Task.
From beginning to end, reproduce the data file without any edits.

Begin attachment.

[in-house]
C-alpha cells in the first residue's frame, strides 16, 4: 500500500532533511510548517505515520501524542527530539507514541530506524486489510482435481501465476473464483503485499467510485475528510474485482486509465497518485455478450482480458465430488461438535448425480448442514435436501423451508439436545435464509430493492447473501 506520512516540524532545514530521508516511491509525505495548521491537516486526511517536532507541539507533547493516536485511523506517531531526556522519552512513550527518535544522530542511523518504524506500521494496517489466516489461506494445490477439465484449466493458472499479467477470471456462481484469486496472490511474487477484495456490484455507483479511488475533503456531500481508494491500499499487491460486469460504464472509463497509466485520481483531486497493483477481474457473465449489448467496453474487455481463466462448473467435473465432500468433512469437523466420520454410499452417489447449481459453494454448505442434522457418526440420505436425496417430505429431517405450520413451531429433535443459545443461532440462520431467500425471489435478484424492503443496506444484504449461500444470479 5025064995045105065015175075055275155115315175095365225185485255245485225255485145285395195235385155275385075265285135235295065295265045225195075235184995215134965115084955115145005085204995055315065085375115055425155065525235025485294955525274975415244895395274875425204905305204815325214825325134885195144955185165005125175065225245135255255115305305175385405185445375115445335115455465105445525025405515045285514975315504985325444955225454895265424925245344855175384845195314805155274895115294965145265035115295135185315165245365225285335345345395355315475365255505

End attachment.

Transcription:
[in-house]
C-alpha cells in the first residue's frame, strides 16, 4: 500500500532533511510548517505515520501524542527530539507514541530506524486489510482435481501465476473464483503485499467510485475528510474485482486509465497518485455478450482480458465430488461438535448425480448442514435436501423451508439436545435464509430493492447473501 506520512516540524532545514530521508516511491509525505495548521491537516486526511517536532507541539507533547493516536485511523506517531531526556522519552512513550527518535544522530542511523518504524506500521494496517489466516489461506494445490477439465484449466493458472499479467477470471456462481484469486496472490511474487477484495456490484455507483479511488475533503456531500481508494491500499499487491460486469460504464472509463497509466485520481483531486497493483477481474457473465449489448467496453474487455481463466462448473467435473465432500468433512469437523466420520454410499452417489447449481459453494454448505442434522457418526440420505436425496417430505429431517405450520413451531429433535443459545443461532440462520431467500425471489435478484424492503443496506444484504449461500444470479 5025064995045105065015175075055275155115315175095365225185485255245485225255485145285395195235385155275385075265285135235295065295265045225195075235184995215134965115084955115145005085204995055315065085375115055425155065525235025485294955525274975415244895395274875425204905305204815325214825325134885195144955185165005125175065225245135255255115305305175385405185445375115445335115455465105445525025405515045285514975315504985325444955225454895265424925245344855175384845195314805155274895115294965145265035115295135185315165245365225285335345345395355315475365255505